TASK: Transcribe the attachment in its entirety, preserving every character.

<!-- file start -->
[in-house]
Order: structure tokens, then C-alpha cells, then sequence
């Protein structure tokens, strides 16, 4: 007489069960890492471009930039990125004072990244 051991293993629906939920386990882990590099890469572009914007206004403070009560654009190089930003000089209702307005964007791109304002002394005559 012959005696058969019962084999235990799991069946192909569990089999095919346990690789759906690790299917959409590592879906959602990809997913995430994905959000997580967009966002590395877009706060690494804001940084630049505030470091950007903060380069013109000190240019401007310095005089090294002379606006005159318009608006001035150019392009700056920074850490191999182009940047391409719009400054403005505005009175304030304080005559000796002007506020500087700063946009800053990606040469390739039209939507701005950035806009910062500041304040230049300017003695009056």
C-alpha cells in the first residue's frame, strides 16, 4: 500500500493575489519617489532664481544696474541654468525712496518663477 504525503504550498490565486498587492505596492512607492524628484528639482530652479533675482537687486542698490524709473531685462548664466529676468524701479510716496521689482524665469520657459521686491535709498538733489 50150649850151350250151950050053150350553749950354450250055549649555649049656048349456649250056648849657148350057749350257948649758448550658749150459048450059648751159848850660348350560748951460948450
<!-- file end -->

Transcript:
[in-house]
Order: structure tokens, then C-alpha cells, then sequence
């Protein structure tokens, strides 16, 4: 007489069960890492471009930039990125004072990244 051991293993629906939920386990882990590099890469572009914007206004403070009560654009190089930003000089209702307005964007791109304002002394005559 012959005696058969019962084999235990799991069946192909569990089999095919346990690789759906690790299917959409590592879906959602990809997913995430994905959000997580967009966002590395877009706060690494804001940084630049505030470091950007903060380069013109000190240019401007310095005089090294002379606006005159318009608006001035150019392009700056920074850490191999182009940047391409719009400054403005505005009175304030304080005559000796002007506020500087700063946009800053990606040469390739039209939507701005950035806009910062500041304040230049300017003695009056």
C-alpha cells in the first residue's frame, strides 16, 4: 500500500493575489519617489532664481544696474541654468525712496518663477 504525503504550498490565486498587492505596492512607492524628484528639482530652479533675482537687486542698490524709473531685462548664466529676468524701479510716496521689482524665469520657459521686491535709498538733489 50150649850151350250151950050053150350553749950354450250055549649555649049656048349456649250056648849657148350057749350257948649758448550658749150459048450059648751159848850660348350560748951460948450